#218: Gentle Chaos

We’ve had a few cold days in Michigan this week. Cold enough to prevent me from sitting outside in the mornings with my coffee. This weekend my allergies were acting up, and Sunday I finally caved and took some Claritin-D and spent the day negotiating the accompanying buzz. With the change in season the routines that surround my writing practice are changing too, eroding, being upheaved. There’s a poem by Chogyam Trungpa that DB likes to quote, that I’ve found myself quoting a lot lately:

The bad news is you’re falling through the air, nothing to hang on to, no parachute.
The good news is there’s no ground.

This week I’ve been thinking about obstructions. Internal and external, general and specific … all the different reasons I give for not writing on the days I don’t write (and writing on the days that I do). Sometimes I tell myself that I didn’t sleep well, and am therefore I’m too tired to think clearly (general, external) when really it’s that the next scene I’m working on has too many unknowns and I’m afraid to face it (internal, specific). This happens a lot more than sometimes, actually. Whenever there’s variance to my routine, it becomes ammunition for the real reason(s) I’m not writing. On the good days I can see clearly that it’s happening, and it occurs to me now that maybe this clear seeing is a better thing to strive for than writing every day. (Then I wonder: Is this another obstruction?)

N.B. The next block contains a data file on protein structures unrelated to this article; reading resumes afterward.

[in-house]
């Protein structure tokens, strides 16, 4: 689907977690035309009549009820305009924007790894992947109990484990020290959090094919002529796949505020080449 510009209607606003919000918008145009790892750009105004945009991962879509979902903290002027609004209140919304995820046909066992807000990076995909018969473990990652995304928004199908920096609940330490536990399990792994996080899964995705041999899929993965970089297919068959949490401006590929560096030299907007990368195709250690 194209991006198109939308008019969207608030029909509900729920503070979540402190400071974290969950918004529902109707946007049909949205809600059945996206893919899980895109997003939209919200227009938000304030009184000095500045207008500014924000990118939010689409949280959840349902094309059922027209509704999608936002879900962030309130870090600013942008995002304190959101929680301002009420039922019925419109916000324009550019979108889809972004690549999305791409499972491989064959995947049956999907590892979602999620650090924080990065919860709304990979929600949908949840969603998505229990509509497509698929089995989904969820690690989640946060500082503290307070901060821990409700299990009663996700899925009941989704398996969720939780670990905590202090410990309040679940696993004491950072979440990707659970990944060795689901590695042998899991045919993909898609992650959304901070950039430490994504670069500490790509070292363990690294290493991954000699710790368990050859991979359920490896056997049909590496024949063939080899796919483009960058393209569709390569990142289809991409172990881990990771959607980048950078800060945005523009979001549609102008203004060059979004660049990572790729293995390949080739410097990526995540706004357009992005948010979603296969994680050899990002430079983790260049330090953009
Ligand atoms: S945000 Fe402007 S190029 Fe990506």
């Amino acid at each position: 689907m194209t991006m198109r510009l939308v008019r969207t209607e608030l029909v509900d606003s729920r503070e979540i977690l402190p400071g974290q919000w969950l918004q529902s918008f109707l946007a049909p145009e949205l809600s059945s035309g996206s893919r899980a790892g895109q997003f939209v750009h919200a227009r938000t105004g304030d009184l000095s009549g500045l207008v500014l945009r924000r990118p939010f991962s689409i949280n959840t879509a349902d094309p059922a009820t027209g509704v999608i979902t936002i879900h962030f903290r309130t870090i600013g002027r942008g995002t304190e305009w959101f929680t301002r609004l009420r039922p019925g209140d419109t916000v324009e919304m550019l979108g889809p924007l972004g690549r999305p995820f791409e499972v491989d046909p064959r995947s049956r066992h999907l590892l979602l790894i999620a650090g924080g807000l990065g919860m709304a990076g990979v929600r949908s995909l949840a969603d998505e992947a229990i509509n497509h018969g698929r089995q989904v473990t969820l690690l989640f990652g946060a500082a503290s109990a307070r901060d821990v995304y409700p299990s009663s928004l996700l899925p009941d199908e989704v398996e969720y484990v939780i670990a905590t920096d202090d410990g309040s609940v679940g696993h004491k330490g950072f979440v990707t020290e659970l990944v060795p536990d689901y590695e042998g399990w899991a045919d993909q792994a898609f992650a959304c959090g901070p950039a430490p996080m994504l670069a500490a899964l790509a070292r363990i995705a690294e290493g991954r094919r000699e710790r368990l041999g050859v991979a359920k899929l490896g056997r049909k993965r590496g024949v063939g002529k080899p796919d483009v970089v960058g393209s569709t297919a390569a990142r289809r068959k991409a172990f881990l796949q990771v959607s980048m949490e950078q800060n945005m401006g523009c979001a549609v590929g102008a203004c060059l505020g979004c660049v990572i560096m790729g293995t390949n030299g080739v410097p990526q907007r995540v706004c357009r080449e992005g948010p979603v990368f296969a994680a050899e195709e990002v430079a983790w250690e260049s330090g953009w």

I don’t know if I’m fully there yet, but I’m getting closer to the place where I’m writing just for myself again, for my own development. I’ve said for years that fiction to me is a form of therapy, a way to face things too uncomfortable to face head on, but I seem to forget this for long stretches of time. And now, during this moment of gentle chaos, I’m remembering it again.